HL Deb 16 April 1832 vol 12 cc499-537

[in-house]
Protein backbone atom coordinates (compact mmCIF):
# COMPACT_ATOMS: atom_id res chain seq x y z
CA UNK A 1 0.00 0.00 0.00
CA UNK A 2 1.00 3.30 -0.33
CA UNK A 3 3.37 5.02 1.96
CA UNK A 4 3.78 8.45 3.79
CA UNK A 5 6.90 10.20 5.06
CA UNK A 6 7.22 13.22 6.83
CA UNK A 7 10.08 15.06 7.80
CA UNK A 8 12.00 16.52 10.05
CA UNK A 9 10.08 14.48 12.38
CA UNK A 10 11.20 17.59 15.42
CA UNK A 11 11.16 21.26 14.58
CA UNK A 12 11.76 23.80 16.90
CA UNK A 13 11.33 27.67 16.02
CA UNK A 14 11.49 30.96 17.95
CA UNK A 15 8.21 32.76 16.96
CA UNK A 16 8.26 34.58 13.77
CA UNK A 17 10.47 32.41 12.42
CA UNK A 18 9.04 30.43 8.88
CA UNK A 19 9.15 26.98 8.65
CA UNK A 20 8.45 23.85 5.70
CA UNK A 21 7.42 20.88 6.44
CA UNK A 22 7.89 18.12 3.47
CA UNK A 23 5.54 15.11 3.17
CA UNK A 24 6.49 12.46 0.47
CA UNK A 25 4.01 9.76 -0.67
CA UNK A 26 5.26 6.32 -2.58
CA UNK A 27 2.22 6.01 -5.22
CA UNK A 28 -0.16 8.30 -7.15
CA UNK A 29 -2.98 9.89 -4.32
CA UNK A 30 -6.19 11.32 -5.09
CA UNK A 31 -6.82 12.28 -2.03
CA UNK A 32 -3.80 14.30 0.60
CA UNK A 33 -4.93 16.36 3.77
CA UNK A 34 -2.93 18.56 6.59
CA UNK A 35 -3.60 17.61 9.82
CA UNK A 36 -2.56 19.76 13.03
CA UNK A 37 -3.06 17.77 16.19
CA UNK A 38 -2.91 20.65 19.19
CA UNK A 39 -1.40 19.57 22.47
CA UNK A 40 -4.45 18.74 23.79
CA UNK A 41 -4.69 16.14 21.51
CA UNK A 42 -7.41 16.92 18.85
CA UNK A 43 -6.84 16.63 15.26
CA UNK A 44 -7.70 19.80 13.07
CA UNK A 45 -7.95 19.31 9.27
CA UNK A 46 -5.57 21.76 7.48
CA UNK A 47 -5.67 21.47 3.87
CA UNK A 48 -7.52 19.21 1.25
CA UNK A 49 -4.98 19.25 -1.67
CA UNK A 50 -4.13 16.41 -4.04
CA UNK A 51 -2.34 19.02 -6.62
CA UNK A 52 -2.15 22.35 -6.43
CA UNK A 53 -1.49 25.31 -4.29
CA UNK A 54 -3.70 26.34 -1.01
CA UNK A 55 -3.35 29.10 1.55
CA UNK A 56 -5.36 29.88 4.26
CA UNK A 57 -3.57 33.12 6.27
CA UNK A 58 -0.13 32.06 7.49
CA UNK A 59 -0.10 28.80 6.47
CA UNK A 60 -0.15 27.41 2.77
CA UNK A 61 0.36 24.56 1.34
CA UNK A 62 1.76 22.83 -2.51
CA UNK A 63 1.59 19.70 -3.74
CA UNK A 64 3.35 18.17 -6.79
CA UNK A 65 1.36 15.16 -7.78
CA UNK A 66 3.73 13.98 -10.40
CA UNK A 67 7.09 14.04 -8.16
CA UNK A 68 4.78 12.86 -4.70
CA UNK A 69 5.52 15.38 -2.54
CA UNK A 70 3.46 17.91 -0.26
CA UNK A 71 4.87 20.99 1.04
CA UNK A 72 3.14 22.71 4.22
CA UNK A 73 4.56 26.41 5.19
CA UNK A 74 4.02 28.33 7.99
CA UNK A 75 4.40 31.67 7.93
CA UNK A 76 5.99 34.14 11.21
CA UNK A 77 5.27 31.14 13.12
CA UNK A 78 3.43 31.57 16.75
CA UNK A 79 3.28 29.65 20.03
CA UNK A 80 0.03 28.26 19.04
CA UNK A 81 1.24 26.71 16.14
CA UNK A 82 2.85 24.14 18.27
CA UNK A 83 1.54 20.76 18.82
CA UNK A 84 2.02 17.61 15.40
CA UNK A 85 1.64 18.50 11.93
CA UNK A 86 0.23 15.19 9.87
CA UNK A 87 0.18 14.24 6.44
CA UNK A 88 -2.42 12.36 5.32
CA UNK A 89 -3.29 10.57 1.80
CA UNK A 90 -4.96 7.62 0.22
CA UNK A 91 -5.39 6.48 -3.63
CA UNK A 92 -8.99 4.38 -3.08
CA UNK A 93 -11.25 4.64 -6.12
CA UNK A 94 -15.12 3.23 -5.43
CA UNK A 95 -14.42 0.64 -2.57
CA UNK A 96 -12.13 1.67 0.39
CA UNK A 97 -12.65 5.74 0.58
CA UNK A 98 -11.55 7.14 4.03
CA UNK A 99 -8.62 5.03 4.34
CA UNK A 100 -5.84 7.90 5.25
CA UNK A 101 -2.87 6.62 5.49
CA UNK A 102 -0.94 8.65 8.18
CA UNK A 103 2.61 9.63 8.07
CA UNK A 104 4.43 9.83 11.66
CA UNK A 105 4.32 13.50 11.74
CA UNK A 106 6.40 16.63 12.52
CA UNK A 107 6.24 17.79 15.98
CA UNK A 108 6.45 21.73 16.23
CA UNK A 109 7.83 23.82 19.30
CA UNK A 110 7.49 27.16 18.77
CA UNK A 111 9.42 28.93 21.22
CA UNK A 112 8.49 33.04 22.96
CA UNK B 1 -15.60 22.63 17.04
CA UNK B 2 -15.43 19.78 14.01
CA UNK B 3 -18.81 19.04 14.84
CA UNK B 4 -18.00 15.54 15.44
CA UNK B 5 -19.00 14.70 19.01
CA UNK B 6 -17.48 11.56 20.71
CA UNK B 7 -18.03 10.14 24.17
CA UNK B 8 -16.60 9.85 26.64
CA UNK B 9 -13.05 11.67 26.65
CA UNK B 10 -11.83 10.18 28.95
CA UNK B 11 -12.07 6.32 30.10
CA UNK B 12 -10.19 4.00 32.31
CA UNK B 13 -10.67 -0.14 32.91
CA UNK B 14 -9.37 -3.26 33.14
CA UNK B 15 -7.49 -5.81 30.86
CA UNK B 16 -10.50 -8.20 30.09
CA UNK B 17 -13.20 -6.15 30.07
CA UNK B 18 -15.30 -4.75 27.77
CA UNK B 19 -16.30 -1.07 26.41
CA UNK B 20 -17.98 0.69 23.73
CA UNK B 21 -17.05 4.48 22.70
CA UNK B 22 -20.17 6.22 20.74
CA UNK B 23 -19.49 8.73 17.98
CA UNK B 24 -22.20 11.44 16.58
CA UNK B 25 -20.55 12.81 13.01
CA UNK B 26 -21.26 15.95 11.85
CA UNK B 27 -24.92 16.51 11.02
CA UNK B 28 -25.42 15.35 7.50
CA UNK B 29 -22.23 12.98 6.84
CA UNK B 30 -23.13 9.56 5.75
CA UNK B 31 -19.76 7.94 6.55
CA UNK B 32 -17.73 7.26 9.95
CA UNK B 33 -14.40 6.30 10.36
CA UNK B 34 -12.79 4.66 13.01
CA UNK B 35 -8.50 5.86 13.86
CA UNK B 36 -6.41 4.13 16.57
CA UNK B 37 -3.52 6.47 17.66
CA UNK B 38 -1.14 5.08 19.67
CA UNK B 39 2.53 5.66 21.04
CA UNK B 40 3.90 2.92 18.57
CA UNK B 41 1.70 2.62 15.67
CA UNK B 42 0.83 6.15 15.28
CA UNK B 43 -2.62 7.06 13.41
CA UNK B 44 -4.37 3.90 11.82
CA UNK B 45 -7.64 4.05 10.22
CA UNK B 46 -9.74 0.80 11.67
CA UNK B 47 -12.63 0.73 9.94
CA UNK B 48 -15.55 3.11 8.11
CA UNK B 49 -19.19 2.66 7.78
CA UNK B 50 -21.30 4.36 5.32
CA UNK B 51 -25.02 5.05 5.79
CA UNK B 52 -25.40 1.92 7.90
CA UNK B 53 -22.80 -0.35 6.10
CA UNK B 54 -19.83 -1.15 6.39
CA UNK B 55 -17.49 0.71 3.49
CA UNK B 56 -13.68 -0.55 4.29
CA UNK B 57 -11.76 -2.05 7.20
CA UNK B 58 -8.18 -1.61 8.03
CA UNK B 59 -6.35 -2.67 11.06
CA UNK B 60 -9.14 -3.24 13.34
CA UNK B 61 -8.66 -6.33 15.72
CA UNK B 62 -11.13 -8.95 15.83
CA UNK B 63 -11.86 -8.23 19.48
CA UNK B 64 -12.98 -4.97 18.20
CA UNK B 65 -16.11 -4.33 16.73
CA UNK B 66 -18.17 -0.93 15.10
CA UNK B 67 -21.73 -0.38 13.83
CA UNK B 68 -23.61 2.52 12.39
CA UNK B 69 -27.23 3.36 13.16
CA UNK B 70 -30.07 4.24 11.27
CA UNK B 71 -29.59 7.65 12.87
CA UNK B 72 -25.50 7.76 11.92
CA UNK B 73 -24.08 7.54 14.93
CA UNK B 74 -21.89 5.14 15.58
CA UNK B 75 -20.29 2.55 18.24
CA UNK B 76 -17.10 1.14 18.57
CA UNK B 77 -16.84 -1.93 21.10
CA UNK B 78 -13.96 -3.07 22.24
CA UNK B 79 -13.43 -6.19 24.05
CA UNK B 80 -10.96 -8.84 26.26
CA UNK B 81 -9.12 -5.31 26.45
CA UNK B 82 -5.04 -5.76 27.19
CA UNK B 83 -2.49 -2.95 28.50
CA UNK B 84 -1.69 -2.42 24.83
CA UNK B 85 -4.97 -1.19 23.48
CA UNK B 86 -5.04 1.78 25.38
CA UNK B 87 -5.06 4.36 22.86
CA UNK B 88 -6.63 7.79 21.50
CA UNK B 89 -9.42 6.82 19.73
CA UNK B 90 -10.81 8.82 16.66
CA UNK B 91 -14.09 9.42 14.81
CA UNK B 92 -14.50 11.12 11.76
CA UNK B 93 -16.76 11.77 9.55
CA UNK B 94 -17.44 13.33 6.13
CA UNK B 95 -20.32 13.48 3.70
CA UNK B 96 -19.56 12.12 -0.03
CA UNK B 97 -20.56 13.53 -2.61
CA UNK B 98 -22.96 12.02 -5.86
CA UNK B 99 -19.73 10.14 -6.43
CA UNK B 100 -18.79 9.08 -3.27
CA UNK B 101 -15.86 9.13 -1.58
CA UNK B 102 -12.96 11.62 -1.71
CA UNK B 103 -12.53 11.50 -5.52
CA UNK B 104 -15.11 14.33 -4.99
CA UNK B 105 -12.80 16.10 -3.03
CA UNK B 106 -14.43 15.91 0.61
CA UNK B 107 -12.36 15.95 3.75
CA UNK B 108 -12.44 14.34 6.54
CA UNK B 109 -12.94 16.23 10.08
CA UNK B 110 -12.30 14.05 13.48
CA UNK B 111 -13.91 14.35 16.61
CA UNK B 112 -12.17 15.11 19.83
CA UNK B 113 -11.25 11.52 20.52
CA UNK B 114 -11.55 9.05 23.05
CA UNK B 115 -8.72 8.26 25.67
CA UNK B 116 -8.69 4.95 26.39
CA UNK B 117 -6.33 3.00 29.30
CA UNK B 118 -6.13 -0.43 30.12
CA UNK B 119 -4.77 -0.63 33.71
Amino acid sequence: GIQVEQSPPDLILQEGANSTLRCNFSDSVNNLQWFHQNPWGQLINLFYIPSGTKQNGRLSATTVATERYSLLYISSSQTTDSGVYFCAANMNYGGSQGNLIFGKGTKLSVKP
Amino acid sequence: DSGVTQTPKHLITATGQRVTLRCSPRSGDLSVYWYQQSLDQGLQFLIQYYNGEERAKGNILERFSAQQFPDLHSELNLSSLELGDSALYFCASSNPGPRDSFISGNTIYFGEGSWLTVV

The Earl of Wicklow